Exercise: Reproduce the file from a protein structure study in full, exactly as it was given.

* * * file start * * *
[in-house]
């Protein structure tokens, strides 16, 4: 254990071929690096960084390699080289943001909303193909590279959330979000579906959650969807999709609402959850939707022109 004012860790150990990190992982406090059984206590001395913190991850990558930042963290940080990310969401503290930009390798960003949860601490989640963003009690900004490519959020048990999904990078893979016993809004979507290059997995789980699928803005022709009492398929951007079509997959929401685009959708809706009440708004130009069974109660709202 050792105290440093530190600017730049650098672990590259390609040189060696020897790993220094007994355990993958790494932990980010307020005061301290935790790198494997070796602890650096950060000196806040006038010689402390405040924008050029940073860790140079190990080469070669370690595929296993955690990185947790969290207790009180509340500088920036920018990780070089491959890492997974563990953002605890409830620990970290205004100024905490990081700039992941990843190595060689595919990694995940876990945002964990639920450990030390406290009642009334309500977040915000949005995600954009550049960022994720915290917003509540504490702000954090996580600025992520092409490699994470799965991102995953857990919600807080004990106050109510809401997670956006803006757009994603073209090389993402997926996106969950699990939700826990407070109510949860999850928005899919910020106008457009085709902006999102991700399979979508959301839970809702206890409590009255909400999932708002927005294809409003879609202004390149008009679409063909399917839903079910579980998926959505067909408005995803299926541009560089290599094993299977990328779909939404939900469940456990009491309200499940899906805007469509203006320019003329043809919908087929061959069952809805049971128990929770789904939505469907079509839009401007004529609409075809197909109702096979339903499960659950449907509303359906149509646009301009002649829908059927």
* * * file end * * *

[in-house]
């Protein structure tokens, strides 16, 4: 254990071929690096960084390699080289943001909303193909590279959330979000579906959650969807999709609402959850939707022109 004012860790150990990190992982406090059984206590001395913190991850990558930042963290940080990310969401503290930009390798960003949860601490989640963003009690900004490519959020048990999904990078893979016993809004979507290059997995789980699928803005022709009492398929951007079509997959929401685009959708809706009440708004130009069974109660709202 050792105290440093530190600017730049650098672990590259390609040189060696020897790993220094007994355990993958790494932990980010307020005061301290935790790198494997070796602890650096950060000196806040006038010689402390405040924008050029940073860790140079190990080469070669370690595929296993955690990185947790969290207790009180509340500088920036920018990780070089491959890492997974563990953002605890409830620990970290205004100024905490990081700039992941990843190595060689595919990694995940876990945002964990639920450990030390406290009642009334309500977040915000949005995600954009550049960022994720915290917003509540504490702000954090996580600025992520092409490699994470799965991102995953857990919600807080004990106050109510809401997670956006803006757009994603073209090389993402997926996106969950699990939700826990407070109510949860999850928005899919910020106008457009085709902006999102991700399979979508959301839970809702206890409590009255909400999932708002927005294809409003879609202004390149008009679409063909399917839903079910579980998926959505067909408005995803299926541009560089290599094993299977990328779909939404939900469940456990009491309200499940899906805007469509203006320019003329043809919908087929061959069952809805049971128990929770789904939505469907079509839009401007004529609409075809197909109702096979339903499960659950449907509303359906149509646009301009002649829908059927």